His sandwich paused halfway to his mouth. “That’s not required, is it?”

Fox gave her an exaggerated nod behind the captain’s back, urging her to lie. “It’s totally required. They’ll delete your account otherwise.” She studied her phone, pretending to scroll. “I’m shocked they haven’t already.”

“Can’t look at pictures if your account is gone, boss,” Deke said, so nonchalantly Piper could only imagine how accustomed these guys were to prank each other. “Just saying.”

Brendan flicked a look at Piper. If she wasn’t mistaken, being called out for stalking her Instagram account had turned the very tips of his ears a little red. “I can put up a picture of anything, right? Even this sandwich?”

How far could they take this without him calling bullshit? Already it was an unspoken game. Get the captain to post a picture on the internet by any means necessary. “Has to be your face the first time,” Hannah chimed in, scrubbing at the hair beneath her baseball cap. “You know, facial recognition technology.”

“Yup.” Sanders pointed his sandwich at Hannah. “What she said.”

“The light is perfect right now.” Piper stood and crossed the floor of No Name toward Brendan, wiggling her phone in the air. “Come on, I can pose you.”

“Pose me?” He tugged on his beanie. “Uh-uh.”

“Just give in. We all do it, man,” Sanders said. “You know those engagement photos I took last year? Two hours of posing. On a goddamn horse.”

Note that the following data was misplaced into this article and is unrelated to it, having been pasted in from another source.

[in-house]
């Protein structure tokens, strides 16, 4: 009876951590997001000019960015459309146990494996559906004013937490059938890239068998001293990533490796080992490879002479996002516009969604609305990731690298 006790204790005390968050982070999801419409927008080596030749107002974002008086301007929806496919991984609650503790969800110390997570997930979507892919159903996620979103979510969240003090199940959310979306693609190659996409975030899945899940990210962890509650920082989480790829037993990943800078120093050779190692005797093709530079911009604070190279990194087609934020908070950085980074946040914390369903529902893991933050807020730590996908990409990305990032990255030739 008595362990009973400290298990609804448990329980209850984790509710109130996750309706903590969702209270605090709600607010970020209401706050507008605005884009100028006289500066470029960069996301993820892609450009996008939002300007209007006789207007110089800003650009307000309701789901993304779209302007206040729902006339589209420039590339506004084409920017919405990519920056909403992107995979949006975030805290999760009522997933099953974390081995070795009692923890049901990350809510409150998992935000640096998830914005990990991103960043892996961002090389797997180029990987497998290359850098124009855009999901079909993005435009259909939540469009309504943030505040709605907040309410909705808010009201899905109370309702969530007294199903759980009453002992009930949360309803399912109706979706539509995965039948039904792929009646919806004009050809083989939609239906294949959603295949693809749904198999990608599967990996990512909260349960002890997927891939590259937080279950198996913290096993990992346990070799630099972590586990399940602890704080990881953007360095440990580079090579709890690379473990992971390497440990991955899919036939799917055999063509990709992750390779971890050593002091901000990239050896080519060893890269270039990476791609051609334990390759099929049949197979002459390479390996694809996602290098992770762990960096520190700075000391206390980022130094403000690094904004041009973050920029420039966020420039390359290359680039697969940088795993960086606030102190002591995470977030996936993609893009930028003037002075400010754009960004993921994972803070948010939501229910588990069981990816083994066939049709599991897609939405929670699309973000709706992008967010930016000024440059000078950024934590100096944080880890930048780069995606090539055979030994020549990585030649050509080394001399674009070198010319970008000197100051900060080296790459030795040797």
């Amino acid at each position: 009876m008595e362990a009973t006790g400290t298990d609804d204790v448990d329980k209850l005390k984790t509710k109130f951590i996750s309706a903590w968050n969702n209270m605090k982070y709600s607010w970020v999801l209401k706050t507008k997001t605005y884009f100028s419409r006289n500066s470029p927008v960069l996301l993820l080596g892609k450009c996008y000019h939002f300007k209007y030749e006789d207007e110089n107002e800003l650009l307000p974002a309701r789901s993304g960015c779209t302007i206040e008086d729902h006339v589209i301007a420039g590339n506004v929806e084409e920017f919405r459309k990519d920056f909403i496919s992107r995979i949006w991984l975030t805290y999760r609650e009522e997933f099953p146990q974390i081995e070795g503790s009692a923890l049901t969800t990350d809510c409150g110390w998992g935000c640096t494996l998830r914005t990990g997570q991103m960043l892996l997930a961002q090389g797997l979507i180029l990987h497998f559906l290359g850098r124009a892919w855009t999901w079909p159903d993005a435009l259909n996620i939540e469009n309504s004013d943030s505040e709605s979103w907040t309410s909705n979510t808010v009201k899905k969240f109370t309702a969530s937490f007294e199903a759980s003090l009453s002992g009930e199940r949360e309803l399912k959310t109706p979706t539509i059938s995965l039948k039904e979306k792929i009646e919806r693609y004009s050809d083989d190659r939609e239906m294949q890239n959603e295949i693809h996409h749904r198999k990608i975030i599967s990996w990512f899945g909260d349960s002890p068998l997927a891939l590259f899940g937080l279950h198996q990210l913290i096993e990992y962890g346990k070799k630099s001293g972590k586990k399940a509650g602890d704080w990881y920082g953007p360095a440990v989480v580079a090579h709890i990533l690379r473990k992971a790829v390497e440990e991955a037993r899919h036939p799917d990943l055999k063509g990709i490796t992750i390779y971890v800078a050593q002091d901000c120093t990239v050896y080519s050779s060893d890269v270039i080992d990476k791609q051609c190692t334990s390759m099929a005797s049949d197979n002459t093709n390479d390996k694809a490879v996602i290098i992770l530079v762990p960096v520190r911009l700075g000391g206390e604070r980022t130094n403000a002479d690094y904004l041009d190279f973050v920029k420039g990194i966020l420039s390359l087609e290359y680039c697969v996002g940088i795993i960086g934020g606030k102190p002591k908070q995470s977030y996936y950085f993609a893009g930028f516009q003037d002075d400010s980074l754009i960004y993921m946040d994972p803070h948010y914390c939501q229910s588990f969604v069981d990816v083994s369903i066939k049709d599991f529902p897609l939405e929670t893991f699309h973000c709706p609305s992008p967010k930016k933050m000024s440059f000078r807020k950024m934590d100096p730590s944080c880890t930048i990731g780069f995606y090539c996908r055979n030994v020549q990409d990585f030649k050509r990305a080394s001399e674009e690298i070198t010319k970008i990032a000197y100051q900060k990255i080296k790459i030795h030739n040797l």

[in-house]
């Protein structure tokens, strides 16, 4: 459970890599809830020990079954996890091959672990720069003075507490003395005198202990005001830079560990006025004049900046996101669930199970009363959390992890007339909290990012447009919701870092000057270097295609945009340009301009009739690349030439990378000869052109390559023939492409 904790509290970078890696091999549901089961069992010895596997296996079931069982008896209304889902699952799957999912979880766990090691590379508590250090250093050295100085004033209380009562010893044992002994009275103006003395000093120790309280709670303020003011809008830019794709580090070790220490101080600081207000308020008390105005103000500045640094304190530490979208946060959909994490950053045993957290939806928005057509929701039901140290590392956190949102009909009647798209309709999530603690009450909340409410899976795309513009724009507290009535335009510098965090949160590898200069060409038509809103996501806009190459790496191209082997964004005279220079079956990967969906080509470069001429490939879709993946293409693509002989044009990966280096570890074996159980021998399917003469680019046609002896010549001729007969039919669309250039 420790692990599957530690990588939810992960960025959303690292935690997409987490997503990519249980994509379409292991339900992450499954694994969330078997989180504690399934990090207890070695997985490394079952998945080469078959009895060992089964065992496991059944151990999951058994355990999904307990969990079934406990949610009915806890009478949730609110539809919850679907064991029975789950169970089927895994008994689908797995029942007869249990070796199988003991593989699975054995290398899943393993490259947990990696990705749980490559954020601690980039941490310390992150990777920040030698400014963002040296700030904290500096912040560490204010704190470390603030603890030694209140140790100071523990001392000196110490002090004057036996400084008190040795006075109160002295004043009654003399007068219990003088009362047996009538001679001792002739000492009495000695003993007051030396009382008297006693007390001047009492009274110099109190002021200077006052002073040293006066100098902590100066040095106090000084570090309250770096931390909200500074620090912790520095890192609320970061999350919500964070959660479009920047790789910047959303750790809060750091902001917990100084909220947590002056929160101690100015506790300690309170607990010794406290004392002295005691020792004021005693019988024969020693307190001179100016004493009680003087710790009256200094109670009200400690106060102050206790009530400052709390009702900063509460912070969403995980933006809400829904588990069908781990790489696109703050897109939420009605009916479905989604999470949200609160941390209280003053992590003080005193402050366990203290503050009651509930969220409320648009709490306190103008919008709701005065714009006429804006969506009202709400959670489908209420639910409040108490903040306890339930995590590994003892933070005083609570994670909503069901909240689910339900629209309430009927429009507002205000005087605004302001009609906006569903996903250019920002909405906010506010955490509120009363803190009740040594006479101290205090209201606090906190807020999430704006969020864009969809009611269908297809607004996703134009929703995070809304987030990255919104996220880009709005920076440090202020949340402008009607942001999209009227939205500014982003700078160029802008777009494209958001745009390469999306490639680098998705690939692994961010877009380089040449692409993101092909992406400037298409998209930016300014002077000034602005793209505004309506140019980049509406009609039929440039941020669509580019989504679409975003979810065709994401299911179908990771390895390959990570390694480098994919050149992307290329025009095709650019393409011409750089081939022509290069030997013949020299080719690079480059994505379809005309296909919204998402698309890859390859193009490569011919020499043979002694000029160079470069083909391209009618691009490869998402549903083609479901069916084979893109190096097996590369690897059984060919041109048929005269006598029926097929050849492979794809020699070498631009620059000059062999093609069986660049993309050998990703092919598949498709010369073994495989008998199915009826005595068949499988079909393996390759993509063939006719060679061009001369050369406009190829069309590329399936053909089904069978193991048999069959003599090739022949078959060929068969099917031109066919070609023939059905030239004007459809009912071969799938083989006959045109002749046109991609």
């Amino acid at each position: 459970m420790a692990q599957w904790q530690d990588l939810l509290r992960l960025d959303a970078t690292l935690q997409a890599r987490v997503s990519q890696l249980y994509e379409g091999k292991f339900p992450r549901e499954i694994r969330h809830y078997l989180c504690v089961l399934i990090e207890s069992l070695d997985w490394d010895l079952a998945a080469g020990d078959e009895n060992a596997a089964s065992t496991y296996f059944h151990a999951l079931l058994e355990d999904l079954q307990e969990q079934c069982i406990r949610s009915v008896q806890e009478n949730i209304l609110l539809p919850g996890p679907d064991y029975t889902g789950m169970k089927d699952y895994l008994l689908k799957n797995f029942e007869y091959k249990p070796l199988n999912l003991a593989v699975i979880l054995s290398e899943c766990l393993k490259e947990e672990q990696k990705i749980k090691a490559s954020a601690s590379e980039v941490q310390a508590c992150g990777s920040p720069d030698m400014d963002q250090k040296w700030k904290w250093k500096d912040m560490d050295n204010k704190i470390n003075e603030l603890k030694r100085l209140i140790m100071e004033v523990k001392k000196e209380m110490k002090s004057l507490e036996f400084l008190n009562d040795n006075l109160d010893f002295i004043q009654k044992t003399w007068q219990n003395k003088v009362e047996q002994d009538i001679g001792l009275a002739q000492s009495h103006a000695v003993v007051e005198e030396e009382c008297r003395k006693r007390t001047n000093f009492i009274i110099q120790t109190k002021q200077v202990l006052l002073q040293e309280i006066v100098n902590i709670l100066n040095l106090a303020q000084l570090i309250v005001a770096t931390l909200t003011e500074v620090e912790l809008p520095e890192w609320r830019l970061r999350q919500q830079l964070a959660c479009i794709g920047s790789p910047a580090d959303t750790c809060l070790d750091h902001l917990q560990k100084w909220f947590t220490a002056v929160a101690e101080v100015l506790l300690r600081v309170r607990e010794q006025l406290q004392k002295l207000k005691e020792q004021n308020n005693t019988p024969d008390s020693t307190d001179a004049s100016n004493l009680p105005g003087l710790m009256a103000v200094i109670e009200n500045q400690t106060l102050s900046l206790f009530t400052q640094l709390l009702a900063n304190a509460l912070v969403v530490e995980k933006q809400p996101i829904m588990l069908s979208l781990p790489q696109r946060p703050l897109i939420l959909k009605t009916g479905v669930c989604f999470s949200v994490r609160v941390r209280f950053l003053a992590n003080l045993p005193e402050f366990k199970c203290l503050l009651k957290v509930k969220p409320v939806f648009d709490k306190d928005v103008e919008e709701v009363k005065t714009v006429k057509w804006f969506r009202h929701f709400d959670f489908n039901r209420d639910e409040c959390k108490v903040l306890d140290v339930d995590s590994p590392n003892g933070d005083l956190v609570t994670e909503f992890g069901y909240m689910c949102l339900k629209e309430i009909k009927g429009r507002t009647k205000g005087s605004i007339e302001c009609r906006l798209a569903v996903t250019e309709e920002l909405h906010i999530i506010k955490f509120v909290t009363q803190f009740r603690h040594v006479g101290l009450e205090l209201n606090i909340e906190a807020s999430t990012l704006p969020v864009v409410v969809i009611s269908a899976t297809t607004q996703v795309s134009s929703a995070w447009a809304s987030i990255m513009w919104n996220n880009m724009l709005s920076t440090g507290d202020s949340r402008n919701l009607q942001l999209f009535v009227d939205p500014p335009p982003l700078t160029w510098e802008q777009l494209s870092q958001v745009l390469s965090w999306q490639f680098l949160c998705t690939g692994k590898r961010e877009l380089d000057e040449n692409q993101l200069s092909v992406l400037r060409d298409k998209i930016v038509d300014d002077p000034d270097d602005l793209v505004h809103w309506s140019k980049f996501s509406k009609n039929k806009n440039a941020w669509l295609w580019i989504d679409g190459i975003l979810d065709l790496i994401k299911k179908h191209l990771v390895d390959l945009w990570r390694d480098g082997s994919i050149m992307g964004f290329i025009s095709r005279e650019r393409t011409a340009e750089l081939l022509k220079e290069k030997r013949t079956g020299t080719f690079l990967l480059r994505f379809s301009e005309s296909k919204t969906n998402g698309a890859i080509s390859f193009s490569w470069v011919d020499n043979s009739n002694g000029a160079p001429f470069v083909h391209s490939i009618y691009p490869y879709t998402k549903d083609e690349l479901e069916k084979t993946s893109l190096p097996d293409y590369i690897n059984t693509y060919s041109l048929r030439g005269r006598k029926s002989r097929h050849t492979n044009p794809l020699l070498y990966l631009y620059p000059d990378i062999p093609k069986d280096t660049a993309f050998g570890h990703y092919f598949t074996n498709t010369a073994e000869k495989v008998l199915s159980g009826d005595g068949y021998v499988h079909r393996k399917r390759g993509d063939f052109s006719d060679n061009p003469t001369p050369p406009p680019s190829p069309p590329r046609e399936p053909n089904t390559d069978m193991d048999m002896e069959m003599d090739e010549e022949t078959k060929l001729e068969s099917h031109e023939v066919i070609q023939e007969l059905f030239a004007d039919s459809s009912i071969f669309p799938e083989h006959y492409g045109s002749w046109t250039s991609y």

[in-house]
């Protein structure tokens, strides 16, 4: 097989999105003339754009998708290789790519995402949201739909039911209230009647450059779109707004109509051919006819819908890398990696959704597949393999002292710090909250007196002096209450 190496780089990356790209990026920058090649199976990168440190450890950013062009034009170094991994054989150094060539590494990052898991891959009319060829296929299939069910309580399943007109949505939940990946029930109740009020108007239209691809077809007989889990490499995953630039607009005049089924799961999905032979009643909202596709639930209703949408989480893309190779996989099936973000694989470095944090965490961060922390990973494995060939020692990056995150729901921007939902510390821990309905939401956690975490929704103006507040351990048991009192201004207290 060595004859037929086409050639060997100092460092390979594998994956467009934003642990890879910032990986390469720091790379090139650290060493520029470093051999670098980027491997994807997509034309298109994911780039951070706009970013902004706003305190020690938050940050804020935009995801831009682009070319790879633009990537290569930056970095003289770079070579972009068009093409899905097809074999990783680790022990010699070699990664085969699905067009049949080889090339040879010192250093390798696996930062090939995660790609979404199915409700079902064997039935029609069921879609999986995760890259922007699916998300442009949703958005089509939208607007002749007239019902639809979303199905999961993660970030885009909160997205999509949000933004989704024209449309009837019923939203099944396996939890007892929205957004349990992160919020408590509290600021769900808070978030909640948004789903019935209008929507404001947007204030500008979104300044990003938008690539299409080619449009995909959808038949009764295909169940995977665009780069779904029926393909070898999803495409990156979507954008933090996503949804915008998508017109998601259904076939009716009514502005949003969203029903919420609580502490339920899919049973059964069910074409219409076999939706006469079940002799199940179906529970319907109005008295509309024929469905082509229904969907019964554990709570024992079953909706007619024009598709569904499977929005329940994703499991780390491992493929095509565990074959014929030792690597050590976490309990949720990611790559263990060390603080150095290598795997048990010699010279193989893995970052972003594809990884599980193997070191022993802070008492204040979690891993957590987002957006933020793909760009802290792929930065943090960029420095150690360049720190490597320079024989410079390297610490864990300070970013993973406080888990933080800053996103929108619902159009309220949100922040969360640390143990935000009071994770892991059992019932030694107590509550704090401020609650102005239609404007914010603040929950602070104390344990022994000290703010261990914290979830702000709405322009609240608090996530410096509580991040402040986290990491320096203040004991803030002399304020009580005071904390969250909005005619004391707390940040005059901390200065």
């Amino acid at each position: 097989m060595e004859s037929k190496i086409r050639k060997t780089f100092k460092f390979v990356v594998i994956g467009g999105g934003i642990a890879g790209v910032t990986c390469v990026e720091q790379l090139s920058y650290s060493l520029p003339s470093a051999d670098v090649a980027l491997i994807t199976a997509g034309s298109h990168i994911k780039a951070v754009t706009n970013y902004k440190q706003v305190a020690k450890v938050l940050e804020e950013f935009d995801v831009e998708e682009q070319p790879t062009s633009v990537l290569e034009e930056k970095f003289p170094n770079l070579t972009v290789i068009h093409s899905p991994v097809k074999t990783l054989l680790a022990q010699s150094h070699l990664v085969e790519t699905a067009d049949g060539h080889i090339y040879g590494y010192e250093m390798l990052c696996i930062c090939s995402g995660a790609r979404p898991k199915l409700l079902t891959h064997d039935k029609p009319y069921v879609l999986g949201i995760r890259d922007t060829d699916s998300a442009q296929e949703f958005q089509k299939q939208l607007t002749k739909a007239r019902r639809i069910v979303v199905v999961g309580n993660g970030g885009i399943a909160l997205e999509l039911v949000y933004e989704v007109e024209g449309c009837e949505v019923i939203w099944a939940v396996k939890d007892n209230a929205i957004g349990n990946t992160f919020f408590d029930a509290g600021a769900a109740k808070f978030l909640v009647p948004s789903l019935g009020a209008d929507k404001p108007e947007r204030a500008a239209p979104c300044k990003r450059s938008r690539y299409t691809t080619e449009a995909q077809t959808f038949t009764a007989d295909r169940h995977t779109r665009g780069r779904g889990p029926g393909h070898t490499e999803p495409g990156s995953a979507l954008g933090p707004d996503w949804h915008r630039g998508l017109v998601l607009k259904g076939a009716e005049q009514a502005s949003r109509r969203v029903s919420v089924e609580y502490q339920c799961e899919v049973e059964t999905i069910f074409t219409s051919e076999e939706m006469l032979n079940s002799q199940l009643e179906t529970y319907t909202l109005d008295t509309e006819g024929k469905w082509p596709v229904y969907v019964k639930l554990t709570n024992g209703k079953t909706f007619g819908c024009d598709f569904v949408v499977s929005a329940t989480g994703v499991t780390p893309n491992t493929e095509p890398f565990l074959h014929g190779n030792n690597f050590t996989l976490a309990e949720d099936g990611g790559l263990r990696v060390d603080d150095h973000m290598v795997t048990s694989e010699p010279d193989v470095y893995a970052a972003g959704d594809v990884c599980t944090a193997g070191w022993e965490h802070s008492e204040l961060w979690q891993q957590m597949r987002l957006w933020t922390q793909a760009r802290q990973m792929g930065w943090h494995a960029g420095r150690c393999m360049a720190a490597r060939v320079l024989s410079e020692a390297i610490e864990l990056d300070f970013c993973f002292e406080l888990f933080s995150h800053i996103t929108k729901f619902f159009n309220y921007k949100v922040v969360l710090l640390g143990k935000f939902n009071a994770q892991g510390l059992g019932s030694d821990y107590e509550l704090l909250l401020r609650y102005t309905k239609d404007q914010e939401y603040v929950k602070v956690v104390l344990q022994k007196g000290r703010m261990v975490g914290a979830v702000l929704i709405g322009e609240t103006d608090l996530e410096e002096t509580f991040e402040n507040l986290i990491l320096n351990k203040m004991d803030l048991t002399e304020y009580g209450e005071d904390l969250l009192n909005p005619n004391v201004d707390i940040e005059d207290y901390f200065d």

“See? You only have to pose with a sawhorse.” Piper put a hand on Brendan’s melon-sized bicep and squeezed, losing an unmistakable flutter in her belly. “It’ll be fun.”

“Maybe we don’t have the same idea of fun,” he said dubiously.

“No?” Aware she was playing with fire but unable to stop herself, Piper leaned down and murmured in his ear, “I can think of a few fun things we’d both enjoy.”

Brendan swallowed. A vein ticced in his temple. “One picture.”

“Fabulous.” Piper pulled Brendan to his feet, tugging the reluctant giant outside, his boots crunching through the construction debris. A rapid shuffling of barrels told her Hannah and the crew were following them to the patio, eager to catch this rare, sparkling moment in time.

“Everyone is going to remember where they were when Brendan took his first picture for the gram,” Deke said with mock gravity.

“First and last,” corrected the captain.

“Who knows, you might form a habit,” Piper said, coming up beside Brendan where he stood behind the sawhorse. “Okay, so shirt on? Or off?”

Brendan looked at her like she was insane. “On.”

Piper wrinkled her nose at him. “Fine, but can I just . . .” She pinched the sleeve of his sweaty red T-shirt between her fingers and tugged it up, revealing the deep cut of his triceps. “Ooh. That’ll work.”

He grunted, seeming annoyed at himself for being flattered.

But he definitely flexed that tricep a little.

Piper hid her smile and moved to stand a short distance away, phone at the ready in portrait mode. “Okay, left hand on the sawhorse, pick up the drill in your right.”

“Big tools!” Hannah called. “Yay, symbolism.”

“This is ridiculous.” He looked around. “It’s obvious I’m not drilling anything.”

“Distract them with your smile,” Hannah said, in between long sips of her fountain soda. “Show them those pearly whites.”

“Who is them?” Brendan wanted to know. “Piper is the only one following me.”

Everyone ignored that.

“Post some content and I’ll consider it.” Sanders sniffed.

“Smile like we’re hauling in a hundred crabs per pot,” Fox suggested.